Cindy Vallar, Editor & Reviewer
P.O. Box 425, Keller, TX 76244-0425
Books for Adults - Fiction
On 26 April 1717, a nor’easter struck Cape Cod as Samuel Bellamy returned home aboard the captured slaver, Whydah. Legend says he was returning to his true love, Mariah Hallett, but he never made it, for the ship sank along with Sam and most of his men. Moisan combines legend with fact to craft a tale of star-crossed love between Sam and Mariah.
Not suited to the family business of making rope in England, Sam yearns for the adventurous life of a seaman. When an opportunity presents itself, he takes it and eventually his travels take him to Cape Cod where a distant relative lives. Sam spends many evenings in the local tavern, which is also a front for smuggling. One day he meets Mariah, a girl who, like himself, doesn’t fit in, and the two fall in love. When news of the sinking of a Spanish treasure galleon reaches New England, Sam convinces a number of men to sail south with him to get that gold. He promises to return for Mariah one day soon.
Although unaware that rumors of her being bewitched have surrounded her since birth, Mariah has a way with injured animals and weaving that set her apart from others. As she stands on the beach watching Sam’s ship disappear from sight, she has withheld a secret from him – she is pregnant with their child. When her father discovers this, he tells her she will spend the rest of her life as a servant with a distant aunt, but Mariah sneaks away and finds shelter with the owners of the tavern where Sam spent much of his time. After her son’s birth, she makes the mistake of going home, which ends not only in the death of her son, but also accusations of murder and witchcraft against Mariah. No longer caring, she accepts the court’s punishment – banishment to Lucifer’s Land, a stretch of coastline where she watches every day for Sam’s return.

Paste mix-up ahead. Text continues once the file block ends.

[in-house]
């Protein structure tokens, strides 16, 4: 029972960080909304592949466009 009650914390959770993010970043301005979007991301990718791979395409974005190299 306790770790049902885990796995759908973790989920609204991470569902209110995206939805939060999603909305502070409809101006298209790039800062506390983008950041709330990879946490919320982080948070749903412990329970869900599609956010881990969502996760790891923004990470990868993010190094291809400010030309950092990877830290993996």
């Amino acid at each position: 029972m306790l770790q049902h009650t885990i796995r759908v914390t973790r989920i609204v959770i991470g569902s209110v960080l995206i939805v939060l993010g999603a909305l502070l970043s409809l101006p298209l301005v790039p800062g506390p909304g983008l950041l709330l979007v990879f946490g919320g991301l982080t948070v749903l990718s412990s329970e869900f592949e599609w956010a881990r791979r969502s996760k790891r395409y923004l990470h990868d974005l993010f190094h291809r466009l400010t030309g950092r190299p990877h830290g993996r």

Moisan deftly combines the known facts with plausible fiction that is riveting to read. She whisks readers back in time to Cape Cod and the Caribbean, but the scenes on the cape are where the reader experiences the brutality of New England winters and the grip of religious hysteria amidst a few brave souls willing to remain friends with someone who’s different. Although not quite as compelling, the scenes in the Caribbean that involve Sam and his friends are accurately portrayed and provide readers with a firsthand look into the lives and activities of pirates, including those of Henry Jennings, Benjamin Hornigold, and Olivier “La Buse” Levasseur. The inclusion of an epilogue and appendix complete the story of Sam Bellamy and provide insights into the facts behind the fiction. She also provides suggestions of places to visit and includes a glossary, mostly of nautical jargon, that will aid the reader in further understanding this enthralling pirate tale.
Review Copyrighted ©2010 Cindy Vallar
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